Ryan Petty, whose daughter Alaina was murdered in the attack at Marjory Stoneman Douglas High School in Parkland, Florida in 2018, says he’s seeing disturbing similarities between that heinous crime and the shooting in Oxford, Michigan. Even worse, as Petty explains on today’s Bearing Arms’ Cam & Co, he believes both tragedies could have been prevented if the right school policies had been in place and practiced.
The biggest failure in Oxford, at least in Petty’s view, is the fact that it was left up to a school counselor to deal with the suspect and his parents after a teacher had alerted school staff to a disturbing drawing made by the suspect the morning of the shooting. That drawing, coming on the heels of the suspect getting caught searching for ammunition while in class the day before, was cause enough for the deputy stationed at the school to check out the suspect’s backpack and locker to ensure that he didn’t have any weapons on him, but that never happened.
Petty says that the school should and could have conducted a behavioral threat analysis of the student in question, which also would have likely involved the deputy stationed at the school, or perhaps other members of law enforcement.
“These behavioral warning signs require a coordinated effort. It should have been school officials, it should have been law enforcement, and counselors all together as a behavioral assessment team,” Petty tells me. “Had that happened, that’s why I say this could have been and should have been prevented. But that didn’t happen here.”
Petty went on to say that, unfortunately, many other school districts would likely have handled this case in much the same way.
“Many school districts fight back against the notion of sharing information with particularly law enforcement. They don’t want to share information. They view it, as what opponents of law enforcement in schools call the school to prison pipeline, claiming it unfairly targets minority students. There’s clear evidence that refutes those claims,. However, law enforcement here, I think, participating in those discussions, would have come to a different conclusion. And that conclusion would have been, ‘You know, I’m just gonna search. This is disturbing behavior, what he said and what he has done, and I’m gonna search his bag, I’m gonna search his locker. And that posture might have changed the attitude of the parents.”
Petty isn’t demanding new gun control laws in the wake of the Oxford High School shooting. Instead, he’s hoping that the same parents who’ve been flocking to their local school boards to push back against mask mandates and the teaching of Critical Race Theory in classrooms will start to apply the same kind of pressure on school boards to keep their kids safe.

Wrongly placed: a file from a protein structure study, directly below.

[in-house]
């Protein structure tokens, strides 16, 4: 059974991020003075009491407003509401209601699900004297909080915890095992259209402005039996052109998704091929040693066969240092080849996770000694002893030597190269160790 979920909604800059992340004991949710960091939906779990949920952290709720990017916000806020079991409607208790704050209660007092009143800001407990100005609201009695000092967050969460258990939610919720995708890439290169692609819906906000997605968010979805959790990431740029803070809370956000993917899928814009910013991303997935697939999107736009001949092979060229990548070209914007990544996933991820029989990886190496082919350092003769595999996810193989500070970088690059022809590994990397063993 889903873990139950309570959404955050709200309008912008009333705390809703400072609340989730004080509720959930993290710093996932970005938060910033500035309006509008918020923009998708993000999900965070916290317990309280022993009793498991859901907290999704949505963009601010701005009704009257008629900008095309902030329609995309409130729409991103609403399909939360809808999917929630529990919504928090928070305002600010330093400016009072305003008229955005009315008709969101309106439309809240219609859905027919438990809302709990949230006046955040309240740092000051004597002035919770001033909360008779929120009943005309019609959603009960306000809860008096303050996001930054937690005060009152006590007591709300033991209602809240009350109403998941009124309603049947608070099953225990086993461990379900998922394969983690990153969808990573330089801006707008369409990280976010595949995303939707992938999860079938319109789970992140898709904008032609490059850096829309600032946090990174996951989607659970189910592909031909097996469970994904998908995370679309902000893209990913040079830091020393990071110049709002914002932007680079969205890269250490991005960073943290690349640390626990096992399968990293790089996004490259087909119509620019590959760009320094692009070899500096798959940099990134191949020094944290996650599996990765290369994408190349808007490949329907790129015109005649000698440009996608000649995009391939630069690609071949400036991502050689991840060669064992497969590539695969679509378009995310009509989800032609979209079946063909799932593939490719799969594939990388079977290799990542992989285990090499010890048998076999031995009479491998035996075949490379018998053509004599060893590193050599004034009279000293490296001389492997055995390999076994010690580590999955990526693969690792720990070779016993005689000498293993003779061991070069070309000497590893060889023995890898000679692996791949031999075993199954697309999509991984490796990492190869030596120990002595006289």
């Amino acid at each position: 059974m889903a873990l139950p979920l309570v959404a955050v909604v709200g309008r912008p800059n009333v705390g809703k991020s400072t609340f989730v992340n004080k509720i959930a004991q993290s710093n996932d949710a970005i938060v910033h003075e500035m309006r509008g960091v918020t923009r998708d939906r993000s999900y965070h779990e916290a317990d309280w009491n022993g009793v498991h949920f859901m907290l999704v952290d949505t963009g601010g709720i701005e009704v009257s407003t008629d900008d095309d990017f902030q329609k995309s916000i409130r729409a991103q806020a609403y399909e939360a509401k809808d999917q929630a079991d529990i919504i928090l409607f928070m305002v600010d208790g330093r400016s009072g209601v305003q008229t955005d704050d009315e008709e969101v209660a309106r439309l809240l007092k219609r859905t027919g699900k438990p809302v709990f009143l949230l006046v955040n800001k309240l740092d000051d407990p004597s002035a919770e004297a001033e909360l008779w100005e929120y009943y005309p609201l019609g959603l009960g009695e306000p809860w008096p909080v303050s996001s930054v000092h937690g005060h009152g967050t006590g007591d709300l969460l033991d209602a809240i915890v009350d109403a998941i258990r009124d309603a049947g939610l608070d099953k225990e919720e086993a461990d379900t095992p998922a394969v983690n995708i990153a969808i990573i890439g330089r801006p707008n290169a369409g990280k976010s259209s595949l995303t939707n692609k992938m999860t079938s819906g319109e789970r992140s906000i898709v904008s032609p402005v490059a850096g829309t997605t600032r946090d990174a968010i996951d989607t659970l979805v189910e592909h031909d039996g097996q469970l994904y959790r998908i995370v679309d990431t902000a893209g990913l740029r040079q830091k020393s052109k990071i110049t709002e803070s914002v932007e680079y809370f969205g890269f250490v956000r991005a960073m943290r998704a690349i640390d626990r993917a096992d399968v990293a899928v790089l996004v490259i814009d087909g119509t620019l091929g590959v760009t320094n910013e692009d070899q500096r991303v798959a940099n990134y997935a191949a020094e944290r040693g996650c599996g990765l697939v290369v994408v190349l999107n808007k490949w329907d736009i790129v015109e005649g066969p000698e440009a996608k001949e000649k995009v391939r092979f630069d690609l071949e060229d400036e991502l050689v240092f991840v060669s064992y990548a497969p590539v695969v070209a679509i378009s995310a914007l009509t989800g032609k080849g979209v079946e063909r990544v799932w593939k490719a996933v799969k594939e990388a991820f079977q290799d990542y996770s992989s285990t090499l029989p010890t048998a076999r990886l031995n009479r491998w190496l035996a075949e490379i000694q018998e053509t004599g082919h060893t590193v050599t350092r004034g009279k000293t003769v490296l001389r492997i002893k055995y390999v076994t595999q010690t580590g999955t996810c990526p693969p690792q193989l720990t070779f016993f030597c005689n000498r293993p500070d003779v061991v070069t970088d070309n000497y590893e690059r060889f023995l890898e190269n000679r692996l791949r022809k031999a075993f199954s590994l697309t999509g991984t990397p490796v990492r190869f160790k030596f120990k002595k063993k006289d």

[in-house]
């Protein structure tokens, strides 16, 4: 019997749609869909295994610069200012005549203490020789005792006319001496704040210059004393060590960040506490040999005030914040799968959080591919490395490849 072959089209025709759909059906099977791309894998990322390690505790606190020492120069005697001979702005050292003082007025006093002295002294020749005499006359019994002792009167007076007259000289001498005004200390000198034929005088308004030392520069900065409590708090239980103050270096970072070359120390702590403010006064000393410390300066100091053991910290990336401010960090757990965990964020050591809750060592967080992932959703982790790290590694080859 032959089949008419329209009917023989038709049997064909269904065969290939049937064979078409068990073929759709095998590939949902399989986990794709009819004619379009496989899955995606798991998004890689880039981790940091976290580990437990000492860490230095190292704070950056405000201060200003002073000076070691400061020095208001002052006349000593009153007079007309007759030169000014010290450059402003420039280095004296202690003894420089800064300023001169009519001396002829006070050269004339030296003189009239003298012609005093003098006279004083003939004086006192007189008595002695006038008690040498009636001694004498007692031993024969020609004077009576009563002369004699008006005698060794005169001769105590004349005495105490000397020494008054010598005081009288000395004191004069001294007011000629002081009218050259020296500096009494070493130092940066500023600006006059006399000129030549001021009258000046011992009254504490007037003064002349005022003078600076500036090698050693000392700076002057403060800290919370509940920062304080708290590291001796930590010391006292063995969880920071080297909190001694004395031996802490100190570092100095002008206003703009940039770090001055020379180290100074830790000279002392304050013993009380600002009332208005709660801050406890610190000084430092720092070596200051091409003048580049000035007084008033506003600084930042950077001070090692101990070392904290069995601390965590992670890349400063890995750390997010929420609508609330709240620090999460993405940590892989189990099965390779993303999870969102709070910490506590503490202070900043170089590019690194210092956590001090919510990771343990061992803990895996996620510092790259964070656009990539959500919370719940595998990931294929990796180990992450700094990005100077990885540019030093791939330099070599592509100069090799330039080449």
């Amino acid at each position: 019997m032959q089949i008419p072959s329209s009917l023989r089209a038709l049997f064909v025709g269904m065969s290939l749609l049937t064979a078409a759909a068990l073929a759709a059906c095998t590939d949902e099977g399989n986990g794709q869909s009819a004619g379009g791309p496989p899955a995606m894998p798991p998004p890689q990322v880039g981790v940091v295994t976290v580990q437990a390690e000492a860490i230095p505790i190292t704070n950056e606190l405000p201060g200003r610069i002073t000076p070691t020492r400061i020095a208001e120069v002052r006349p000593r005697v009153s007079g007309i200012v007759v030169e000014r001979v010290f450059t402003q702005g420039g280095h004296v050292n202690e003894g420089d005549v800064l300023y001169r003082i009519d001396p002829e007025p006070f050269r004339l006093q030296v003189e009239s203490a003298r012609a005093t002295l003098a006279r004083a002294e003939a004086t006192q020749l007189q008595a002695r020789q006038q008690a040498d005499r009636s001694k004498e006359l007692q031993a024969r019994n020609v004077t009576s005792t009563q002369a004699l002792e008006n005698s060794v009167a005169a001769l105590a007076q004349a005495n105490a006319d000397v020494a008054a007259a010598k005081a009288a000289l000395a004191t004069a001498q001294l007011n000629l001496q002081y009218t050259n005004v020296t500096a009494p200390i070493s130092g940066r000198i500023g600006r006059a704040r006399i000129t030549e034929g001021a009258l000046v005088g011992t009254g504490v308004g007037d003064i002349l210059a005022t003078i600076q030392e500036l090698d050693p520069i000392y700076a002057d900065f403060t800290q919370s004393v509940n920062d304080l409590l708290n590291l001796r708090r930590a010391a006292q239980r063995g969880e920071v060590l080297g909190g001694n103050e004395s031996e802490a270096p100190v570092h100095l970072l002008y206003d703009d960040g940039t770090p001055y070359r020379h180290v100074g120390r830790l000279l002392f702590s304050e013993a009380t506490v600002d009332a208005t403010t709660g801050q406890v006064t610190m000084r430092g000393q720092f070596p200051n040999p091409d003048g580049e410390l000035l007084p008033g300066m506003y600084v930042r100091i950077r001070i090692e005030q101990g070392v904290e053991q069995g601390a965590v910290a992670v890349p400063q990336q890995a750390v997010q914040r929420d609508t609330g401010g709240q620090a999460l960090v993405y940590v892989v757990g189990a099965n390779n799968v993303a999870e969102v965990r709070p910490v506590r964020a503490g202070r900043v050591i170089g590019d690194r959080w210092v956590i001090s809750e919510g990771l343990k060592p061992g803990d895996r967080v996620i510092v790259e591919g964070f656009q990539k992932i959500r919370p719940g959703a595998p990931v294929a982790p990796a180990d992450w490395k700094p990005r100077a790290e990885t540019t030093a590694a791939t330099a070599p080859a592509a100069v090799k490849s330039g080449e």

“They should be asking, ‘I want to understand the disciplinary policy at your school, I want to understand if you’ve implemented behavioral threat assessment as a school safety measure and what’s your policy on that, and I want to understand whether or not there’s law enforcement present at my child’s school’. And they should be advocating for those three things; tell me what your disciplinary policy is and how it’s implemented, tell me do we have a behavioral threat assessment policy and is it implemented in all of our schools, and is there a law enforcement presence in those behavioral threat assessment teams and on campus?”
Ryan Petty has spent countless hours since his daughter’s murder learning from and working with law enforcement agencies at the local, state, and federal level to try to prevent these types of attacks from happening, and he says that the school district did do some things correctly. The teacher said something when they discovered the suspect’s disturbing note. The district locked down classrooms quickly, preventing the suspect from gaining entry. There was a law enforcement officer on scene who was able to quickly respond.
But Petty believes there were points of failure as well, and those same weaknesses are structurally present in a lot of policies and practices of school districts around the country. The good news is that these policies can be changed, but it’s not likely to happen without parents taking the lead in demanding real reforms that can identify and address threats to students and staff before these murderous plans can be put into action.